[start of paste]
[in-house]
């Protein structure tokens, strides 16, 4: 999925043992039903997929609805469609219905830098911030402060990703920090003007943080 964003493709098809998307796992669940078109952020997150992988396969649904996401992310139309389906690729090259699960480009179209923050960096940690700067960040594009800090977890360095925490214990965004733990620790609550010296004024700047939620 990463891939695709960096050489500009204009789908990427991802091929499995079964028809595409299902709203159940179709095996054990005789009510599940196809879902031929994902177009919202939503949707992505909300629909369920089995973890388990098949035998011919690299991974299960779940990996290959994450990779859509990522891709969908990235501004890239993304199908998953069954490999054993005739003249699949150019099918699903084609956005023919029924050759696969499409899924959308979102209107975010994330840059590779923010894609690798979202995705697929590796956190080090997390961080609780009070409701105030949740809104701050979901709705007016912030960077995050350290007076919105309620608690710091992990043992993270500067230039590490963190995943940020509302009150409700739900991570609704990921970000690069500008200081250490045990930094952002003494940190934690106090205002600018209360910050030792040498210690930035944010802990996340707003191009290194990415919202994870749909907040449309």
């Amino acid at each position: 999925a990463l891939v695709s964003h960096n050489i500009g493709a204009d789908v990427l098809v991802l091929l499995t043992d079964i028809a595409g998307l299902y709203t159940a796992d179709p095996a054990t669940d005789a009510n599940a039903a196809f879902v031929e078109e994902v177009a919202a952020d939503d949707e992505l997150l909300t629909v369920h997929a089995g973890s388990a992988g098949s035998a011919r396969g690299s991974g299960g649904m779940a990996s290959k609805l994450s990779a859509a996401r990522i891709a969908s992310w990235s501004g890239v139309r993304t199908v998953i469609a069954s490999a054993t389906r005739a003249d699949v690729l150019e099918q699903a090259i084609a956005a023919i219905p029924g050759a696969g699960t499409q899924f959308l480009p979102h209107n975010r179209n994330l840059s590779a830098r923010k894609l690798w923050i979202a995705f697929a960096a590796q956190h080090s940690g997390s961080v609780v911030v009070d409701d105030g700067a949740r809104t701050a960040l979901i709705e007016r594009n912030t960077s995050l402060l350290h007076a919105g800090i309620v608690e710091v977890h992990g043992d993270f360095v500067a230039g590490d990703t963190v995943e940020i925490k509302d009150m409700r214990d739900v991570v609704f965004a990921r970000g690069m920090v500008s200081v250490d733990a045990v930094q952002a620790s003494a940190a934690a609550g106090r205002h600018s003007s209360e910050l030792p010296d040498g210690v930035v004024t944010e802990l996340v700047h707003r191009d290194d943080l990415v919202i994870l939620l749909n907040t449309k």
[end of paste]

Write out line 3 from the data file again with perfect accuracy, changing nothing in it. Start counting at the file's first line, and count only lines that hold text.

């Amino acid at each position: 999925a990463l891939v695709s964003h960096n050489i500009g493709a204009d789908v990427l098809v991802l091929l499995t043992d079964i028809a595409g998307l299902y709203t159940a796992d179709p095996a054990t669940d005789a009510n599940a039903a196809f879902v031929e078109e994902v177009a919202a952020d939503d949707e992505l997150l909300t629909v369920h997929a089995g973890s388990a992988g098949s035998a011919r396969g690299s991974g299960g649904m779940a990996s290959k609805l994450s990779a859509a996401r990522i891709a969908s992310w990235s501004g890239v139309r993304t199908v998953i469609a069954s490999a054993t389906r005739a003249d699949v690729l150019e099918q699903a090259i084609a956005a023919i219905p029924g050759a696969g699960t499409q899924f959308l480009p979102h209107n975010r179209n994330l840059s590779a830098r923010k894609l690798w923050i979202a995705f697929a960096a590796q956190h080090s940690g997390s961080v609780v911030v009070d409701d105030g700067a949740r809104t701050a960040l979901i709705e007016r594009n912030t960077s995050l402060l350290h007076a919105g800090i309620v608690e710091v977890h992990g043992d993270f360095v500067a230039g590490d990703t963190v995943e940020i925490k509302d009150m409700r214990d739900v991570v609704f965004a990921r970000g690069m920090v500008s200081v250490d733990a045990v930094q952002a620790s003494a940190a934690a609550g106090r205002h600018s003007s209360e910050l030792p010296d040498g210690v930035v004024t944010e802990l996340v700047h707003r191009d290194d943080l990415v919202i994870l939620l749909n907040t449309k």